The world of IT infrastructure monitoring and diagnostics is in the midst of a storm of innovation and disruption.
By the day, your world is becoming increasingly complex.
Revolutions in robotics, immersive reality, artificial intelligence, and a multitude of connected devices are bringing a new level of technological sophistication to the physical world. Organizations that assume their existing IT infrastructure will support these systems do so at their peril.
More traditional environments that consist of an enterprise data center, a bit of cloud utilization plus remote office branches are also not immune to the pressure to expand the capabilities for their infrastructure.
Successful infrastructure management requires understanding your data and communications at the most granular levels. To battle today’s super storms, you need the most sophisticated weather prediction technology. The same goes for the innovation and disruption storm – you will need the most sophisticated monitoring and diagnostic technologies to deliver predictable IT services.
How is the infrastructure changing?
As IT organizations struggle with steadily increasing amounts of data, they have adapted by deploying new database solutions, network equipment with faster port speeds, more sophisticated routing intelligence and, most importantly, comprehensive management and configuration capabilities.
State-of-the-art infrastructures are evolving like this:
- The data center is seeing software-defined networking (SDN) and virtual networking making further inroads.
- The cloud providers – Amazon, Microsoft, Google, Salesforce – are under pressure to increase capacity. This is manifested in faster everything, from faster port speeds to faster deployment of services.
- The ballooning Internet of Things (IoT) will be the large-scale user of 5G technologies. We are already seeing some deployments in controlled environments this year.
As it becomes more commonplace for companies to depend on services and applications from disparate cloud providers, multi-cloud – including SD-WAN, edge computing and fog computing – will become more important. Since the bottom line for businesses’s use of the cloud is that it is always available and the data is secure, management of edge and fog architectures is vital.
Intent-based networking (IBN) – where policies, access levels and so on are defined by intent and the actual configuration takes place via machine learned software – shows much promise in enabling IT organizations to maintain control of the ever-increasing complexity of their estate.
Here too, though, the management and diagnostic software needs to be exceptionally robust. While convenient for the admins, it is indeed yet another layer of complexity on the system.
How is the industry reacting?
So, where does this leave the IT manager with only 24 hours in the day? Let’s look at where the leading infrastructure players are taking us.
Interestingly, where once Cisco was content to build the hardware that provides connectivity just about everywhere and leave the software to others, they have recently taken a much more aggressive stance.
This is due to a couple of factors. One is that the lifespan of current routers and switches is relatively long, and the other is that, as applications and services move to the cloud, the average enterprise has less need for new hardware. Both obviously affect revenue, and bespoke management software for their hardware can help make up the difference.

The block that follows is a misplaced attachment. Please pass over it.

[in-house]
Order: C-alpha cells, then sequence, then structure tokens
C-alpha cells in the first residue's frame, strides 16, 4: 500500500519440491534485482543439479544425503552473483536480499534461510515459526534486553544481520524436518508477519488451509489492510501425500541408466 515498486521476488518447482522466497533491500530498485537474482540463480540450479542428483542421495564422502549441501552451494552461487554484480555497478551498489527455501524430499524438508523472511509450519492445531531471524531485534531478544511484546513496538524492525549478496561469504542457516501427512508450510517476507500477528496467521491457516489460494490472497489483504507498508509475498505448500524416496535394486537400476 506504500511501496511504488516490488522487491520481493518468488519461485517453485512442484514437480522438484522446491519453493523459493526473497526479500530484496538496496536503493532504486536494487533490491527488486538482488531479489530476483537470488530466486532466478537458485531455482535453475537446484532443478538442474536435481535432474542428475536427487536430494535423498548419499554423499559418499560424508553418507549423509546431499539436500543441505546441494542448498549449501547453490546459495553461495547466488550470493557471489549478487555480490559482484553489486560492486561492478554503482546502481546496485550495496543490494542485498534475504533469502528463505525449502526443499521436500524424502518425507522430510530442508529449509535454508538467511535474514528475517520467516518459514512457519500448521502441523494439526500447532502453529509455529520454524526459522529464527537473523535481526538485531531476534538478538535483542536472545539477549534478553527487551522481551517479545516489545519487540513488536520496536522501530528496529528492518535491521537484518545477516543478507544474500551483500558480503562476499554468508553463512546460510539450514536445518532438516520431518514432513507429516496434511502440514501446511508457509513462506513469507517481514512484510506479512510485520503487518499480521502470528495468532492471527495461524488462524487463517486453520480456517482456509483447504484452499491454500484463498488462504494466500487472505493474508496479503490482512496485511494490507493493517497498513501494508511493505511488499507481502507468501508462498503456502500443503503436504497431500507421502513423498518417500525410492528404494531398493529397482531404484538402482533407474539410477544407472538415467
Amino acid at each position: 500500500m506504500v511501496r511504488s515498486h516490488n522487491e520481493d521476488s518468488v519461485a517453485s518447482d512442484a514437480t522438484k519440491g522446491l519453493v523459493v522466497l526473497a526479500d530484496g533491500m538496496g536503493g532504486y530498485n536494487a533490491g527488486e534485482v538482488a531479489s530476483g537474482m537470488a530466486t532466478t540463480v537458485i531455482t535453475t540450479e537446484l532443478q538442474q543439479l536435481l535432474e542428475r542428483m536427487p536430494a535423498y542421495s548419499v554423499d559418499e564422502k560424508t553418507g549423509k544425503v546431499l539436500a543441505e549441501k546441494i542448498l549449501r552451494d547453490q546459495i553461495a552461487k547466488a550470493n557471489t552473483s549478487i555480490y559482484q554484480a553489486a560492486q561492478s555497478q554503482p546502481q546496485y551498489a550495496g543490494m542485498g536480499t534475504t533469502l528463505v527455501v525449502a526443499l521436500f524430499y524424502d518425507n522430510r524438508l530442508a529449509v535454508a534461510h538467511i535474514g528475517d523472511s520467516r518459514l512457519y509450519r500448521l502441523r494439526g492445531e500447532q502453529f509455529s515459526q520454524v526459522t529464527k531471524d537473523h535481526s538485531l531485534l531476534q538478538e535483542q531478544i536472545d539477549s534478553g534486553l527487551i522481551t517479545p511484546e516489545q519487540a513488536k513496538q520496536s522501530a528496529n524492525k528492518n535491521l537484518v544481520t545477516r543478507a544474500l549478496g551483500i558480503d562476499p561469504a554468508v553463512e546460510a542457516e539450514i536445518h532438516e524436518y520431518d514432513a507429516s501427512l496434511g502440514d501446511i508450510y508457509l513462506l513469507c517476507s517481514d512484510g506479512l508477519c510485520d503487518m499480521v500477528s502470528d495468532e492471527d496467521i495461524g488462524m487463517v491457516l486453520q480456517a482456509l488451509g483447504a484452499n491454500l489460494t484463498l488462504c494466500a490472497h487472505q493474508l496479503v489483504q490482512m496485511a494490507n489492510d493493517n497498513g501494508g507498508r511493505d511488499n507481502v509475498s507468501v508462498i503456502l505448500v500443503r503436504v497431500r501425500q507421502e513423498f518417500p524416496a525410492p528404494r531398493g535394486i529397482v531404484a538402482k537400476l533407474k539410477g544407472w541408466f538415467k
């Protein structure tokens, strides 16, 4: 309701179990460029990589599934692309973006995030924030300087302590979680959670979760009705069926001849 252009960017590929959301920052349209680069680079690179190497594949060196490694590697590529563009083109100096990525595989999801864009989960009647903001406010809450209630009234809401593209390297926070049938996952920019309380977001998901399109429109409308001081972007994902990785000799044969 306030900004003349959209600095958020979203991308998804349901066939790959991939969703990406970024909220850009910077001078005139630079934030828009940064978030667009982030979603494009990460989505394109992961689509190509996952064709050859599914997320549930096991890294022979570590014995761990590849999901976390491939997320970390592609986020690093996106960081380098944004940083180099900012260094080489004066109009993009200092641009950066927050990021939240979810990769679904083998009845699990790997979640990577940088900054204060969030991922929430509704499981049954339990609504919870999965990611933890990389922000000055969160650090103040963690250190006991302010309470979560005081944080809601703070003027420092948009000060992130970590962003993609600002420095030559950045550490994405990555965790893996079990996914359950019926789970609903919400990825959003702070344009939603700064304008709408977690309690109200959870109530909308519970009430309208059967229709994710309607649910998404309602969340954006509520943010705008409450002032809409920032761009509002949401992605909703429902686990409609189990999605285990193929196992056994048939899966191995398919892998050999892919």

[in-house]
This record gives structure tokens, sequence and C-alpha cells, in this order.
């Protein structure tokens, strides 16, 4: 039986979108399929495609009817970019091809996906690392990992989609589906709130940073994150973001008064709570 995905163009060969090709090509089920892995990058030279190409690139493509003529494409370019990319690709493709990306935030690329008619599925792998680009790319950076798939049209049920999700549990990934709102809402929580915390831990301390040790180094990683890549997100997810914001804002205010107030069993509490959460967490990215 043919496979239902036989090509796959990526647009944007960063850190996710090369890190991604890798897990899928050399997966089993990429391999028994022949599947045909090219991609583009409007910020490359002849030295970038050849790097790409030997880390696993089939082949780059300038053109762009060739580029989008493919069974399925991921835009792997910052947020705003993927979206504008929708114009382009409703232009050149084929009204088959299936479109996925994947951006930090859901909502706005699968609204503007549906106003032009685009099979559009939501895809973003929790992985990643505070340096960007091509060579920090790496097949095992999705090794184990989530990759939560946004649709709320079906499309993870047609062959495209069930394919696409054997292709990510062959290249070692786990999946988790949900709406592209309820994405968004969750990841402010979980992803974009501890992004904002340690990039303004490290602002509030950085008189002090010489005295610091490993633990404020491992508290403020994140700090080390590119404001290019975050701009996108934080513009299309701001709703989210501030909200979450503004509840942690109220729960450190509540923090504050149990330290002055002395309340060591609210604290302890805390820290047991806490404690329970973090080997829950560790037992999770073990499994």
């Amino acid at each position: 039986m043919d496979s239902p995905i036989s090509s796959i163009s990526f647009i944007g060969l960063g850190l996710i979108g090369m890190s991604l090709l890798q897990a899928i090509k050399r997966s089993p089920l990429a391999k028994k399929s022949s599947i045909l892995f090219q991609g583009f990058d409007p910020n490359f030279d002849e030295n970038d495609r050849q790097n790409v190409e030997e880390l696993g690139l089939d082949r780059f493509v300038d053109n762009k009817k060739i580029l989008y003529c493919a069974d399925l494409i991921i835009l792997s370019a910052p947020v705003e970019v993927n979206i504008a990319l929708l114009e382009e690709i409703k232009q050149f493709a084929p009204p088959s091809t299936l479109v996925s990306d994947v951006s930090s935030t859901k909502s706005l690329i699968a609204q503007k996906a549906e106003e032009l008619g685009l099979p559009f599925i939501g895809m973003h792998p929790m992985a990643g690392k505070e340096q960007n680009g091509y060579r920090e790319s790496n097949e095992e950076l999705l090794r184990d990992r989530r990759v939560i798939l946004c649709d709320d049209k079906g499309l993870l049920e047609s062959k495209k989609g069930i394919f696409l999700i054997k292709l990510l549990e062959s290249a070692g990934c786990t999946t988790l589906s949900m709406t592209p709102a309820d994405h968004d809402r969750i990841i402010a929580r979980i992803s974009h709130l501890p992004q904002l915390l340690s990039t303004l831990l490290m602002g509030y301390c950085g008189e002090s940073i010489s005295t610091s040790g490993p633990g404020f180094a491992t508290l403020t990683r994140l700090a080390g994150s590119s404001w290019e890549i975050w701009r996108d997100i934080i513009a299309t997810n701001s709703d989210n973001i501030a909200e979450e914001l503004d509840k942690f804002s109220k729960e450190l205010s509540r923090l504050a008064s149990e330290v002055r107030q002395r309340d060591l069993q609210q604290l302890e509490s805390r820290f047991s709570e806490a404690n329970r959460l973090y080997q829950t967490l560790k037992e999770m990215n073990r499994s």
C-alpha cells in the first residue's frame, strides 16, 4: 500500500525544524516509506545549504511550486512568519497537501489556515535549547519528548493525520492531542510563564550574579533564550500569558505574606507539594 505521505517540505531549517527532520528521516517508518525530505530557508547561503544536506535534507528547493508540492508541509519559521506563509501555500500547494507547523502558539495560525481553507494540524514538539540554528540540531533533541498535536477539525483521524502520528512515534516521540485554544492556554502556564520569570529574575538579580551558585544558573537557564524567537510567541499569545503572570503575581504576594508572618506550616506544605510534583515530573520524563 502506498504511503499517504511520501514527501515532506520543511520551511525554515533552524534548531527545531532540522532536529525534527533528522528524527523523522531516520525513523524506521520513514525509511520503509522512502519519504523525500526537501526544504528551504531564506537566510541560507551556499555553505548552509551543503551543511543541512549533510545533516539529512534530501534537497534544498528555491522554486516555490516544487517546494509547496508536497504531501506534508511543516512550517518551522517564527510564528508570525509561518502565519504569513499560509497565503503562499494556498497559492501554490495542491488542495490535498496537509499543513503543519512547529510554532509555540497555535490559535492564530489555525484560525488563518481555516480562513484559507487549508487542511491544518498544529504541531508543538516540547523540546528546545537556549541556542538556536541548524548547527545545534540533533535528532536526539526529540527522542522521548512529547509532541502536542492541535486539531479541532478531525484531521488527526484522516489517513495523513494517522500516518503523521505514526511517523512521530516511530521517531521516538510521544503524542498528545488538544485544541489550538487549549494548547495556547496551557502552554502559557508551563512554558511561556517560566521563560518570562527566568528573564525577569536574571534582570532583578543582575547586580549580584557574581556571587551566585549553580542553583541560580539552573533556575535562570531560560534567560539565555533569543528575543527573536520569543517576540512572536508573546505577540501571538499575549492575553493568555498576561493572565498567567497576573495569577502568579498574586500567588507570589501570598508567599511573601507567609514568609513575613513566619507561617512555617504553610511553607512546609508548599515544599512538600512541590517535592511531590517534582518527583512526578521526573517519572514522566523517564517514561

Having recognized the strategic advantage of this approach, other vendors are following suit. Extreme Networks is providing a combined end-to-end solution from the data center to the access point. Juniper Networks, originally focused on core routers, now also offers a full suite of products including routers, switches, network management software, network security products and software-defined networking technology.
What is state-of-the-art?
These major players, while offering individual takes on toolsets, all provide:
- Analytics and Performance Management – leveraged by machine learning of real-time telemetry
- Management and Orchestration – which includes simple graphical interfaces for troubleshooting, help desk support tasks, problem solving and reporting
- Workflow Automation – to accelerate service deployment and delivery
- Security & Identity Control – such as management software tools that allow you to control policy from any network node
At the heart of all of these services is the ongoing monitoring and maintenance of the network mesh required in order to ensure the maximum uptime and availability of services and resources.
To this end, today you have multiple avenues to consider:
- Root Cause Analysis – You need a problem-pinpointing solution that is as close to real-time as possible, and closely tied to the change management process, so that repeat events are considerably less likely.
- Automated Remediation – When events are being logged, or telemetry suggests something is going awry, automated workflows can resolve issues without technician intervention. Carefully crafted, they are invaluable to smoothly running networks.
- Hierarchical Correlation – These tools understand the connectivity of the network and can map the appropriate causality graph to ensure the proper elements are addressed.
- Tool Consolidation – The top monitoring system providers are offering integrated tools that take the place of a typical NOC's multiple screens. Consolidating these into a single overview – with the ability to drill down into an issue when needed – goes a long way to ensure trouble-free operations.
- Performance Management – This helps you understand whether your bandwidth policies are appropriate to your services, and also to identify and eliminate bottlenecks for operational efficiency.
- Service Level Reporting – This is critical to enabling you to quantify key metrics and other KPIs to ensure SLA compliance.